Many different situations can cause a lumbar disc extrusion. A traumatic injury from a fall or car accident, carrying extra body weight, and even smoking cigarettes can all contribute to disc extrusions in the lumbar (lower back) region of the spine. The primary cause, however, is aging. The intervertebral discs of cartilage that separate adjacent vertebrae have a fibrous outer layer called the annulus fibrosus, and a gelatinous inner core called the nucleus pulposus. Each disc starts out pliable and saturated with water, but over time, they dehydrate and lose strength. The surrounding vertebrae exert pressure on the weakened disc, which can cause the annulus fibrosus to tear, exposing the nucleus pulposus. A disc extrusion occurs when the inner disc material begins to exit the outer wall and leaks into the spinal canal.
Lumbar extrusions are fairly common, as the lower back bears the body’s weight and endures the daily stresses of bending, twisting, and lifting. A disc extrusion is most likely to occur between the fourth and fifth lumbar vertebrae (L4/L5) and the fifth vertebra and top of the sacrum (L5/S1).
A disc extrusion in the lower back may cause symptoms if the disc material compresses the spinal cord or a nearby nerve root, such as the sciatic nerve. This could result in pain directly at the site of compression. Radiating symptoms of pain, tingling, weakness, and numbness could also manifest in the lower back, buttocks, and legs. Conversely, if the spinal cord or nerve roots aren’t compressed, symptoms may never appear from a lumbar disc extrusion.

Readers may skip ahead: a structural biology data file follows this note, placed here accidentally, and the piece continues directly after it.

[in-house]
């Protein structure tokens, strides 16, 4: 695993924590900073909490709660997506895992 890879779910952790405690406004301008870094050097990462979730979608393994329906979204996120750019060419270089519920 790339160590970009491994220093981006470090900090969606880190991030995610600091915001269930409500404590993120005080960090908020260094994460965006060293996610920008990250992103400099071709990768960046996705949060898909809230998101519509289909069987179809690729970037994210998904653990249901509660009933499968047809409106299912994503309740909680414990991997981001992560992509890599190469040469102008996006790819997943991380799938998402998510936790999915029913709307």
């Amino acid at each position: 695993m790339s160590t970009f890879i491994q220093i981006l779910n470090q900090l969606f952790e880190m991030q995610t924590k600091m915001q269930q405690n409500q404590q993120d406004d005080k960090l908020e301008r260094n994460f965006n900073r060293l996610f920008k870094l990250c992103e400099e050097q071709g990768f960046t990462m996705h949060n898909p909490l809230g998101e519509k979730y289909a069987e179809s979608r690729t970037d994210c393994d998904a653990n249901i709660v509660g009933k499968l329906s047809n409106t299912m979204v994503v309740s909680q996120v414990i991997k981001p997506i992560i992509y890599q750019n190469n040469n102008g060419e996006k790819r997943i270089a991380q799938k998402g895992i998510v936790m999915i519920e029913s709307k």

If you are experiencing pain from a disc extrusion in the lumbar region of the spine, your physician may suggest a number of conservative (non-surgical) treatments to begin with, including rest and pain medication. Non-steroidal anti-inflammatory drugs, or NSAIDs, might be suggested for pain relief and inflammation reduction in irritated tissues. Epidural steroid injections may also be used to quell inflammation. Furthermore, your physician might suggest light activity such as walking and swimming, as well as strengthening exercises to develop stronger core muscles.
Conservative treatments and time can often relieve symptoms from a disc extrusion, but not every case is the same. If you’ve exhausted non-surgical treatments and are still suffering from a lumbar disc extrusion or other spinal condition, it may be time to contact Laser Spine Institute. Our orthopedic experts perform a variety of minimally invasive procedures that are safe and effective in the treatment of back and neck pain. Schedule an appointment today to receive a complimentary review of your MRI or CT scan.